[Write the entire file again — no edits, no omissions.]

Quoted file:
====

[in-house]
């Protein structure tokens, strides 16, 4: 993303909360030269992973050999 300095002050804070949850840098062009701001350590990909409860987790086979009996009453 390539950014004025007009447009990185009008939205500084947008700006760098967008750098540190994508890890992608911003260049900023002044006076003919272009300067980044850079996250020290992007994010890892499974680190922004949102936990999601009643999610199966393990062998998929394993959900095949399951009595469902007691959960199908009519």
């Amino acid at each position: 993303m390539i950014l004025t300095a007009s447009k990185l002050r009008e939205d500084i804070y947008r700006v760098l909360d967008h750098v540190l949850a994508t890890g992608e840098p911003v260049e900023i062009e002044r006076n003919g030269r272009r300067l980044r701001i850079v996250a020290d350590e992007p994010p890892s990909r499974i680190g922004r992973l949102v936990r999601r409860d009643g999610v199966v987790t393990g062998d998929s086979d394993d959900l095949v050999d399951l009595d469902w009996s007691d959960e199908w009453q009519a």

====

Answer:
[in-house]
């Protein structure tokens, strides 16, 4: 993303909360030269992973050999 300095002050804070949850840098062009701001350590990909409860987790086979009996009453 390539950014004025007009447009990185009008939205500084947008700006760098967008750098540190994508890890992608911003260049900023002044006076003919272009300067980044850079996250020290992007994010890892499974680190922004949102936990999601009643999610199966393990062998998929394993959900095949399951009595469902007691959960199908009519």
């Amino acid at each position: 993303m390539i950014l004025t300095a007009s447009k990185l002050r009008e939205d500084i804070y947008r700006v760098l909360d967008h750098v540190l949850a994508t890890g992608e840098p911003v260049e900023i062009e002044r006076n003919g030269r272009r300067l980044r701001i850079v996250a020290d350590e992007p994010p890892s990909r499974i680190g922004r992973l949102v936990r999601r409860d009643g999610v199966v987790t393990g062998d998929s086979d394993d959900l095949v050999d399951l009595d469902w009996s007691d959960e199908w009453q009519a």